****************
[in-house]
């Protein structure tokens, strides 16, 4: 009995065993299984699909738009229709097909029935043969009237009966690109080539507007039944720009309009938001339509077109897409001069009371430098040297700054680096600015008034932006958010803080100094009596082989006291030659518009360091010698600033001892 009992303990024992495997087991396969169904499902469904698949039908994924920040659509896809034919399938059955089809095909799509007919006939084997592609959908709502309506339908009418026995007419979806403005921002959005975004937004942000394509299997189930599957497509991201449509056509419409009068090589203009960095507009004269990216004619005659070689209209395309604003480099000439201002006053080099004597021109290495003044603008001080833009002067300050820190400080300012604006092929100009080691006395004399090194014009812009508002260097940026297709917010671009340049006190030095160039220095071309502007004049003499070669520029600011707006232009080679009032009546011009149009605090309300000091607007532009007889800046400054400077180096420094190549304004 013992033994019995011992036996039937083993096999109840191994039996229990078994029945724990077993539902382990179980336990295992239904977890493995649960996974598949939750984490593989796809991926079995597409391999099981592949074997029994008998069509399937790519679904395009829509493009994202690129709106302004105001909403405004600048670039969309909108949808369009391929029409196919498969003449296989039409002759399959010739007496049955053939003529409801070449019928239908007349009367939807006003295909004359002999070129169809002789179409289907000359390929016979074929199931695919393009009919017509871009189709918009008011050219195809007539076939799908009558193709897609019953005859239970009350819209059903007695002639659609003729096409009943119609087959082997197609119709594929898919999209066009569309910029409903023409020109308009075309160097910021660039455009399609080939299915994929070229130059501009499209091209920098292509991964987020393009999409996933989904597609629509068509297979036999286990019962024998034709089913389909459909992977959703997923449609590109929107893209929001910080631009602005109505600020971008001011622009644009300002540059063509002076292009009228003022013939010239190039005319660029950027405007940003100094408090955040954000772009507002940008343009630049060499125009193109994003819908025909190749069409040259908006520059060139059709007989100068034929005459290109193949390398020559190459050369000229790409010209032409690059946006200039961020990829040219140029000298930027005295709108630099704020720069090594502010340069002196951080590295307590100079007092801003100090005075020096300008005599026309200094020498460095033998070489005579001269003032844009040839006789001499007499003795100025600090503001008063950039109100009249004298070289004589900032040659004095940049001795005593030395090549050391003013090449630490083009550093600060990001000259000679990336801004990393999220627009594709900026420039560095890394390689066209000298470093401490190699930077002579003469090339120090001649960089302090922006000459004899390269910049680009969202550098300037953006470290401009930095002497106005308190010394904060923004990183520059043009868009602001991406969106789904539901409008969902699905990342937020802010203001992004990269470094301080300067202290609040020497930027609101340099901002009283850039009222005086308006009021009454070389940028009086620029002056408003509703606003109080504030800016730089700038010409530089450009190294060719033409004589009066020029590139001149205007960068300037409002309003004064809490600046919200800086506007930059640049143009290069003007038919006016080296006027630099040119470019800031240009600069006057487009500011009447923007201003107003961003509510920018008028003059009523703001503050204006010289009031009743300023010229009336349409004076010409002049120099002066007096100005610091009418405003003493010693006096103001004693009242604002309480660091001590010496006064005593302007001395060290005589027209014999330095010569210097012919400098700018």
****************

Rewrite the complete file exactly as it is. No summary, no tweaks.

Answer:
[in-house]
């Protein structure tokens, strides 16, 4: 009995065993299984699909738009229709097909029935043969009237009966690109080539507007039944720009309009938001339509077109897409001069009371430098040297700054680096600015008034932006958010803080100094009596082989006291030659518009360091010698600033001892 009992303990024992495997087991396969169904499902469904698949039908994924920040659509896809034919399938059955089809095909799509007919006939084997592609959908709502309506339908009418026995007419979806403005921002959005975004937004942000394509299997189930599957497509991201449509056509419409009068090589203009960095507009004269990216004619005659070689209209395309604003480099000439201002006053080099004597021109290495003044603008001080833009002067300050820190400080300012604006092929100009080691006395004399090194014009812009508002260097940026297709917010671009340049006190030095160039220095071309502007004049003499070669520029600011707006232009080679009032009546011009149009605090309300000091607007532009007889800046400054400077180096420094190549304004 013992033994019995011992036996039937083993096999109840191994039996229990078994029945724990077993539902382990179980336990295992239904977890493995649960996974598949939750984490593989796809991926079995597409391999099981592949074997029994008998069509399937790519679904395009829509493009994202690129709106302004105001909403405004600048670039969309909108949808369009391929029409196919498969003449296989039409002759399959010739007496049955053939003529409801070449019928239908007349009367939807006003295909004359002999070129169809002789179409289907000359390929016979074929199931695919393009009919017509871009189709918009008011050219195809007539076939799908009558193709897609019953005859239970009350819209059903007695002639659609003729096409009943119609087959082997197609119709594929898919999209066009569309910029409903023409020109308009075309160097910021660039455009399609080939299915994929070229130059501009499209091209920098292509991964987020393009999409996933989904597609629509068509297979036999286990019962024998034709089913389909459909992977959703997923449609590109929107893209929001910080631009602005109505600020971008001011622009644009300002540059063509002076292009009228003022013939010239190039005319660029950027405007940003100094408090955040954000772009507002940008343009630049060499125009193109994003819908025909190749069409040259908006520059060139059709007989100068034929005459290109193949390398020559190459050369000229790409010209032409690059946006200039961020990829040219140029000298930027005295709108630099704020720069090594502010340069002196951080590295307590100079007092801003100090005075020096300008005599026309200094020498460095033998070489005579001269003032844009040839006789001499007499003795100025600090503001008063950039109100009249004298070289004589900032040659004095940049001795005593030395090549050391003013090449630490083009550093600060990001000259000679990336801004990393999220627009594709900026420039560095890394390689066209000298470093401490190699930077002579003469090339120090001649960089302090922006000459004899390269910049680009969202550098300037953006470290401009930095002497106005308190010394904060923004990183520059043009868009602001991406969106789904539901409008969902699905990342937020802010203001992004990269470094301080300067202290609040020497930027609101340099901002009283850039009222005086308006009021009454070389940028009086620029002056408003509703606003109080504030800016730089700038010409530089450009190294060719033409004589009066020029590139001149205007960068300037409002309003004064809490600046919200800086506007930059640049143009290069003007038919006016080296006027630099040119470019800031240009600069006057487009500011009447923007201003107003961003509510920018008028003059009523703001503050204006010289009031009743300023010229009336349409004076010409002049120099002066007096100005610091009418405003003493010693006096103001004693009242604002309480660091001590010496006064005593302007001395060290005589027209014999330095010569210097012919400098700018």